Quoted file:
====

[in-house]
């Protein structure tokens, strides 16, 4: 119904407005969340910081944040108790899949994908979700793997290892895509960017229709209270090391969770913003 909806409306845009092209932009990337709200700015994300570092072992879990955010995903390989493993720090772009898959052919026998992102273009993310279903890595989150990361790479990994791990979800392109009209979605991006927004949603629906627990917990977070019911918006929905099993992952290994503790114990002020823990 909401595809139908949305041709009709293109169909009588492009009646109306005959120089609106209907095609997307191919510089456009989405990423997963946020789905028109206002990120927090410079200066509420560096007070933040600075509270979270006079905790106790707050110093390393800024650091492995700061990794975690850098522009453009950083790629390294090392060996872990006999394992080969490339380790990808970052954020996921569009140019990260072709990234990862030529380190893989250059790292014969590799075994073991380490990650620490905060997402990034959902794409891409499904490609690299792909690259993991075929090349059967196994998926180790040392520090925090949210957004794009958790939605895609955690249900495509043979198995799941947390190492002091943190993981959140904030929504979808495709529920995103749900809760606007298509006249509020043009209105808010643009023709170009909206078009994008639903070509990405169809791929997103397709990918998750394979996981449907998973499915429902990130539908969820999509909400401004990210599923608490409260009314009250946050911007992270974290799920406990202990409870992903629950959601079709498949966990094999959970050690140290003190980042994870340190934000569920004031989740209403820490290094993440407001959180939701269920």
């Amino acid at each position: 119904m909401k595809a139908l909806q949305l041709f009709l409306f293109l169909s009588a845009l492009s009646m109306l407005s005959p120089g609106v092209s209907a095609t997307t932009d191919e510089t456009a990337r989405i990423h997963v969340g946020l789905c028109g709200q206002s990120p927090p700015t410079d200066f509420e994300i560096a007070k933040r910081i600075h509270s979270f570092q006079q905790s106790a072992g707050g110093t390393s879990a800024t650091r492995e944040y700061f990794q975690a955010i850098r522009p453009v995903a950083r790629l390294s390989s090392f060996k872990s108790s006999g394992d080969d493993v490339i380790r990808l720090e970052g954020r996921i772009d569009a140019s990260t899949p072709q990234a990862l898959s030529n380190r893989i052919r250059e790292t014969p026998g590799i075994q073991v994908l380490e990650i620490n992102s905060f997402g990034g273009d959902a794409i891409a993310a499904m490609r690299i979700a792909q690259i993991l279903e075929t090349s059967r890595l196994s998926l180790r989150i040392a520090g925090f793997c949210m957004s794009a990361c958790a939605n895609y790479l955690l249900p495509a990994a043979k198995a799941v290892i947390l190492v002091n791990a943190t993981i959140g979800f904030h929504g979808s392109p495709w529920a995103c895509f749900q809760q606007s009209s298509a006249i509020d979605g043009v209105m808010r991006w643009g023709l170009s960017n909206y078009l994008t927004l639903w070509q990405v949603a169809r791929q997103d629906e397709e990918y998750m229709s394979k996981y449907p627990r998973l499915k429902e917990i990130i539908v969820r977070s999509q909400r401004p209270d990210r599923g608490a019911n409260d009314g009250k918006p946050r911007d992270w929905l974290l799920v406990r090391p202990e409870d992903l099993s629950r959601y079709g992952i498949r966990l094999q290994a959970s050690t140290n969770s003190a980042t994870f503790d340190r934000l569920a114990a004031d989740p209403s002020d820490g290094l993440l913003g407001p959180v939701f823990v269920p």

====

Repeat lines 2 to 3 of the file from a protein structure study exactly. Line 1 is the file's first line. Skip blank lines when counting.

């Protein structure tokens, strides 16, 4: 119904407005969340910081944040108790899949994908979700793997290892895509960017229709209270090391969770913003 909806409306845009092209932009990337709200700015994300570092072992879990955010995903390989493993720090772009898959052919026998992102273009993310279903890595989150990361790479990994791990979800392109009209979605991006927004949603629906627990917990977070019911918006929905099993992952290994503790114990002020823990 909401595809139908949305041709009709293109169909009588492009009646109306005959120089609106209907095609997307191919510089456009989405990423997963946020789905028109206002990120927090410079200066509420560096007070933040600075509270979270006079905790106790707050110093390393800024650091492995700061990794975690850098522009453009950083790629390294090392060996872990006999394992080969490339380790990808970052954020996921569009140019990260072709990234990862030529380190893989250059790292014969590799075994073991380490990650620490905060997402990034959902794409891409499904490609690299792909690259993991075929090349059967196994998926180790040392520090925090949210957004794009958790939605895609955690249900495509043979198995799941947390190492002091943190993981959140904030929504979808495709529920995103749900809760606007298509006249509020043009209105808010643009023709170009909206078009994008639903070509990405169809791929997103397709990918998750394979996981449907998973499915429902990130539908969820999509909400401004990210599923608490409260009314009250946050911007992270974290799920406990202990409870992903629950959601079709498949966990094999959970050690140290003190980042994870340190934000569920004031989740209403820490290094993440407001959180939701269920």
């Amino acid at each position: 119904m909401k595809a139908l909806q949305l041709f009709l409306f293109l169909s009588a845009l492009s009646m109306l407005s005959p120089g609106v092209s209907a095609t997307t932009d191919e510089t456009a990337r989405i990423h997963v969340g946020l789905c028109g709200q206002s990120p927090p700015t410079d200066f509420e994300i560096a007070k933040r910081i600075h509270s979270f570092q006079q905790s106790a072992g707050g110093t390393s879990a800024t650091r492995e944040y700061f990794q975690a955010i850098r522009p453009v995903a950083r790629l390294s390989s090392f060996k872990s108790s006999g394992d080969d493993v490339i380790r990808l720090e970052g954020r996921i772009d569009a140019s990260t899949p072709q990234a990862l898959s030529n380190r893989i052919r250059e790292t014969p026998g590799i075994q073991v994908l380490e990650i620490n992102s905060f997402g990034g273009d959902a794409i891409a993310a499904m490609r690299i979700a792909q690259i993991l279903e075929t090349s059967r890595l196994s998926l180790r989150i040392a520090g925090f793997c949210m957004s794009a990361c958790a939605n895609y790479l955690l249900p495509a990994a043979k198995a799941v290892i947390l190492v002091n791990a943190t993981i959140g979800f904030h929504g979808s392109p495709w529920a995103c895509f749900q809760q606007s009209s298509a006249i509020d979605g043009v209105m808010r991006w643009g023709l170009s960017n909206y078009l994008t927004l639903w070509q990405v949603a169809r791929q997103d629906e397709e990918y998750m229709s394979k996981y449907p627990r998973l499915k429902e917990i990130i539908v969820r977070s999509q909400r401004p209270d990210r599923g608490a019911n409260d009314g009250k918006p946050r911007d992270w929905l974290l799920v406990r090391p202990e409870d992903l099993s629950r959601y079709g992952i498949r966990l094999q290994a959970s050690t140290n969770s003190a980042t994870f503790d340190r934000l569920a114990a004031d989740p209403s002020d820490g290094l993440l913003g407001p959180v939701f823990v269920p």